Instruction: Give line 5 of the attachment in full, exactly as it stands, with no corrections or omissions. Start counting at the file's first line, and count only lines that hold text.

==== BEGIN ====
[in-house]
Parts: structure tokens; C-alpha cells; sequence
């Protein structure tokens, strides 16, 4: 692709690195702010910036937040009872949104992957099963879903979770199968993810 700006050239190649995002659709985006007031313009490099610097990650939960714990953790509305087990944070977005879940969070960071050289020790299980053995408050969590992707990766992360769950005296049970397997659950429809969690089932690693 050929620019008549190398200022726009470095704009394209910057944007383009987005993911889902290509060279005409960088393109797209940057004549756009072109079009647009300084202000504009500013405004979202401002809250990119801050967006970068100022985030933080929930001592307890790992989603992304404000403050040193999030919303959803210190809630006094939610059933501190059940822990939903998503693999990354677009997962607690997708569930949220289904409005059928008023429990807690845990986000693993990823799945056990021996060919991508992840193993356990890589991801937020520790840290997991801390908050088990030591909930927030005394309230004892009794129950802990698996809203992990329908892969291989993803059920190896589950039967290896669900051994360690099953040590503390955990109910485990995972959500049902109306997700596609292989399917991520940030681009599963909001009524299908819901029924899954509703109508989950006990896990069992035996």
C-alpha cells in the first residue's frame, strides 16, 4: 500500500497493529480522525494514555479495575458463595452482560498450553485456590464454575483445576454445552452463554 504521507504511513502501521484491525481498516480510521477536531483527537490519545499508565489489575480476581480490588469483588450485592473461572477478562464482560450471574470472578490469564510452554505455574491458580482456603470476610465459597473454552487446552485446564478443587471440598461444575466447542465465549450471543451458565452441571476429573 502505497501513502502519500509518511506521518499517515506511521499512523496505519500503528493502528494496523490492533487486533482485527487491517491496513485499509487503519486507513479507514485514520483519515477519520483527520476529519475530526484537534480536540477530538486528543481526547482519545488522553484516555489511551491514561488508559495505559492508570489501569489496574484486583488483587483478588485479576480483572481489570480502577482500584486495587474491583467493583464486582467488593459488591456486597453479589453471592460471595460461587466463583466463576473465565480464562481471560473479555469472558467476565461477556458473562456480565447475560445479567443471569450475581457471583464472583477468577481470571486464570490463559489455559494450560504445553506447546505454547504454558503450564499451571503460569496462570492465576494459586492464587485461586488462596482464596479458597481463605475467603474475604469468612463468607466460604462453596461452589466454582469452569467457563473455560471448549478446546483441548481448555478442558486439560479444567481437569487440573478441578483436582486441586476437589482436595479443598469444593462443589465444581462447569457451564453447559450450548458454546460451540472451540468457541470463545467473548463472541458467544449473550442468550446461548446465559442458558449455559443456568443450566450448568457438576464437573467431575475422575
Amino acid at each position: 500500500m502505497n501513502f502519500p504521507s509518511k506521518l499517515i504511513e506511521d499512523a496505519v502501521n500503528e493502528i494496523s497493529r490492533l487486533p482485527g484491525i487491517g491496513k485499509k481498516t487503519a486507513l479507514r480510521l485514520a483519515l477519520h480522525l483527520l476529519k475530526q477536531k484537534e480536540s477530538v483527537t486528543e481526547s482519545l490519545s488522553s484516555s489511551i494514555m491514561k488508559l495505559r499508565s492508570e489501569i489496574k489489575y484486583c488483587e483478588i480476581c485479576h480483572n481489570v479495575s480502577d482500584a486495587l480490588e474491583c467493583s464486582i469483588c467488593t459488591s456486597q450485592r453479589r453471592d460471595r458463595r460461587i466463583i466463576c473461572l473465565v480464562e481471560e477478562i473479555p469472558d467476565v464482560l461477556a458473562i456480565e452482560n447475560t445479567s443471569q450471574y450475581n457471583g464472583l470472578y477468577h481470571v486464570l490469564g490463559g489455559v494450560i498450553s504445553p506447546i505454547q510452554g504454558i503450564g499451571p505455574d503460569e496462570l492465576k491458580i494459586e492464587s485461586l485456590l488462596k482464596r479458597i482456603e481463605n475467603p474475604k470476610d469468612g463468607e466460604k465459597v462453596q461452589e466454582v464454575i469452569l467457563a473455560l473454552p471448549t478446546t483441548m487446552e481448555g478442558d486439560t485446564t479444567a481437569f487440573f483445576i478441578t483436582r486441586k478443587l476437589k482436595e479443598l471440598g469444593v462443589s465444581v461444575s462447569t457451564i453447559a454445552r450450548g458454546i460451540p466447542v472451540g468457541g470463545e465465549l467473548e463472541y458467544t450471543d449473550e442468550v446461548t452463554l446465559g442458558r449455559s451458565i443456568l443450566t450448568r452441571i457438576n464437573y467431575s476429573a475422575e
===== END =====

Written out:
Amino acid at each position: 500500500m502505497n501513502f502519500p504521507s509518511k506521518l499517515i504511513e506511521d499512523a496505519v502501521n500503528e493502528i494496523s497493529r490492533l487486533p482485527g484491525i487491517g491496513k485499509k481498516t487503519a486507513l479507514r480510521l485514520a483519515l477519520h480522525l483527520l476529519k475530526q477536531k484537534e480536540s477530538v483527537t486528543e481526547s482519545l490519545s488522553s484516555s489511551i494514555m491514561k488508559l495505559r499508565s492508570e489501569i489496574k489489575y484486583c488483587e483478588i480476581c485479576h480483572n481489570v479495575s480502577d482500584a486495587l480490588e474491583c467493583s464486582i469483588c467488593t459488591s456486597q450485592r453479589r453471592d460471595r458463595r460461587i466463583i466463576c473461572l473465565v480464562e481471560e477478562i473479555p469472558d467476565v464482560l461477556a458473562i456480565e452482560n447475560t445479567s443471569q450471574y450475581n457471583g464472583l470472578y477468577h481470571v486464570l490469564g490463559g489455559v494450560i498450553s504445553p506447546i505454547q510452554g504454558i503450564g499451571p505455574d503460569e496462570l492465576k491458580i494459586e492464587s485461586l485456590l488462596k482464596r479458597i482456603e481463605n475467603p474475604k470476610d469468612g463468607e466460604k465459597v462453596q461452589e466454582v464454575i469452569l467457563a473455560l473454552p471448549t478446546t483441548m487446552e481448555g478442558d486439560t485446564t479444567a481437569f487440573f483445576i478441578t483436582r486441586k478443587l476437589k482436595e479443598l471440598g469444593v462443589s465444581v461444575s462447569t457451564i453447559a454445552r450450548g458454546i460451540p466447542v472451540g468457541g470463545e465465549l467473548e463472541y458467544t450471543d449473550e442468550v446461548t452463554l446465559g442458558r449455559s451458565i443456568l443450566t450448568r452441571i457438576n464437573y467431575s476429573a475422575e